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Old 21st February 2007, 03:02 PM
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Re: China's leadership vows to "purify" the internet

Quote:
Originally Posted by touchring
If i'm not wrong, the european concept of purity is based on religion and ethnicity. The context of purity within China is completely different. The Confucian theology emphasize total obedience to the state and law, and in family units -> obedience to father, husband. Purity might refer to the self-cultivation exhorted by Confucianists.

After taking control of China in 1949, Mao borrowed several tenants from Confucian thought while at the same time denouncing the philosophy as feudal. Mao’s rule instructed collective responsibility over the individual, redirected loyalties to the CCP (or himself) from the family or emperor, and defined the virtuous man as one who followed Mao’s movement of the time. Mao’s authoritarian government relied much on ideology implanted by age-old Confucian elements in Chinese culture.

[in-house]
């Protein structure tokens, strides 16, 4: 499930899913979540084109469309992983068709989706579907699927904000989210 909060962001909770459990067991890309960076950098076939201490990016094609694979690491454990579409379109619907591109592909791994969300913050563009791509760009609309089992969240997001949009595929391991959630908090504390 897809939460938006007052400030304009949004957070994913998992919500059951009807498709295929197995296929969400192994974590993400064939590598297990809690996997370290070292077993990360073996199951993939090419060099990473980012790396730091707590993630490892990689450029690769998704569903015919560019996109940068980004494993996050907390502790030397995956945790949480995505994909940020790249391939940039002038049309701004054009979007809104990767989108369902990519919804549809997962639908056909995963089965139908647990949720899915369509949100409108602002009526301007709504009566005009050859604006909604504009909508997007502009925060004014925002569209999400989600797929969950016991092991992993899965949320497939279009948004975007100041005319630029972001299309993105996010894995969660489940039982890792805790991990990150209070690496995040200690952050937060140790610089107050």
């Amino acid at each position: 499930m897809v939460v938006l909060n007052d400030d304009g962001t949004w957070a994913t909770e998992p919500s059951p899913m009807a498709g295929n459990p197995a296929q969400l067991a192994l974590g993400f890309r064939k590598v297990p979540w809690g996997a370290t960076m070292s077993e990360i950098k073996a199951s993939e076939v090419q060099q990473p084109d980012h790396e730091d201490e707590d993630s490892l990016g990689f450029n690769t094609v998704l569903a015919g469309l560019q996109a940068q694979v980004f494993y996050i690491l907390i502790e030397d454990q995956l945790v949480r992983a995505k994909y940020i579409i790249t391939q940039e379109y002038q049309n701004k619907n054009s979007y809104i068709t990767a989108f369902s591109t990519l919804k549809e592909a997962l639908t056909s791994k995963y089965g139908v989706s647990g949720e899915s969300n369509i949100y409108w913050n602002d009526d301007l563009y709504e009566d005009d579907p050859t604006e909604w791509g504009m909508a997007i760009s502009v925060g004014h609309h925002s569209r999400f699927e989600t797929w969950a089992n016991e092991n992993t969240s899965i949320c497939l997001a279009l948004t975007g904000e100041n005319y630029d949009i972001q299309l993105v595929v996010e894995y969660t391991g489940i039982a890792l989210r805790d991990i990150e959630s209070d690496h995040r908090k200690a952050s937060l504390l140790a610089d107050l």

The post Mao Chinese Communist Party has encouraged the populace to continue the ancient ideology that relied on one or a few strong individuals to drive the country. Efforts to strictly regulate the Internet are aimed at continuing the monopoly on rule held by the CCP. The pressure is on the CCP to maintain an environment where the economy will continue to grow and increase the number of individuals that are able to take part. It is a race against civil unrest that could lead to the toppling of CCP rule and a more chaotic China. The potential economic benefits of the Internet could greatly aid the CCP in accomplishing their goal, but it will be a tenuous balance between content control and market access as they attempt to overcome the difficulties of transformation.
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